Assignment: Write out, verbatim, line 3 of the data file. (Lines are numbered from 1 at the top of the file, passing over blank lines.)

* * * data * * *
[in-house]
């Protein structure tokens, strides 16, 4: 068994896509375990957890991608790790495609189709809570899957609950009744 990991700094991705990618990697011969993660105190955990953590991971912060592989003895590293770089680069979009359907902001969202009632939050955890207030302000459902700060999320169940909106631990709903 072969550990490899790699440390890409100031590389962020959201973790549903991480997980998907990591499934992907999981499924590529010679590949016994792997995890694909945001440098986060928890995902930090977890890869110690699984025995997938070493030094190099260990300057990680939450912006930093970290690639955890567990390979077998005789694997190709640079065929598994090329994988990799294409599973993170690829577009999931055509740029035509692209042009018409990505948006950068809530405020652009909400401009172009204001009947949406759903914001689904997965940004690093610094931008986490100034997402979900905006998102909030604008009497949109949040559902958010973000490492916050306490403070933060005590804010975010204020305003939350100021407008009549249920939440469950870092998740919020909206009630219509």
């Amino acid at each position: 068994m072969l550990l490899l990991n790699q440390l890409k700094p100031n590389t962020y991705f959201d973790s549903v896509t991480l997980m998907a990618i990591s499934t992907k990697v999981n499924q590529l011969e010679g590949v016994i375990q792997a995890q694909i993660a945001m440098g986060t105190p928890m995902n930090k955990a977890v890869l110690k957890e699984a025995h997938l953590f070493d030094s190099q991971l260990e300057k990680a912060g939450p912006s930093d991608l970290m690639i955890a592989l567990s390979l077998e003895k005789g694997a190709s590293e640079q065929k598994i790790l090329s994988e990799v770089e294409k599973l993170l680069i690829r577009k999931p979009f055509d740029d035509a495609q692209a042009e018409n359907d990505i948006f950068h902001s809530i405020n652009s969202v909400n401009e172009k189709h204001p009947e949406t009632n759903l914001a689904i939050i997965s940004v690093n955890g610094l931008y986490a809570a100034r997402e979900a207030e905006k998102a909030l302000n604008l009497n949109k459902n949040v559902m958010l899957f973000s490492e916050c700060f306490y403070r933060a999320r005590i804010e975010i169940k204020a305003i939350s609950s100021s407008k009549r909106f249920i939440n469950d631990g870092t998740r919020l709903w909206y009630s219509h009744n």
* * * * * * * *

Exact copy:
């Amino acid at each position: 068994m072969l550990l490899l990991n790699q440390l890409k700094p100031n590389t962020y991705f959201d973790s549903v896509t991480l997980m998907a990618i990591s499934t992907k990697v999981n499924q590529l011969e010679g590949v016994i375990q792997a995890q694909i993660a945001m440098g986060t105190p928890m995902n930090k955990a977890v890869l110690k957890e699984a025995h997938l953590f070493d030094s190099q991971l260990e300057k990680a912060g939450p912006s930093d991608l970290m690639i955890a592989l567990s390979l077998e003895k005789g694997a190709s590293e640079q065929k598994i790790l090329s994988e990799v770089e294409k599973l993170l680069i690829r577009k999931p979009f055509d740029d035509a495609q692209a042009e018409n359907d990505i948006f950068h902001s809530i405020n652009s969202v909400n401009e172009k189709h204001p009947e949406t009632n759903l914001a689904i939050i997965s940004v690093n955890g610094l931008y986490a809570a100034r997402e979900a207030e905006k998102a909030l302000n604008l009497n949109k459902n949040v559902m958010l899957f973000s490492e916050c700060f306490y403070r933060a999320r005590i804010e975010i169940k204020a305003i939350s609950s100021s407008k009549r909106f249920i939440n469950d631990g870092t998740r919020l709903w909206y009630s219509h009744n």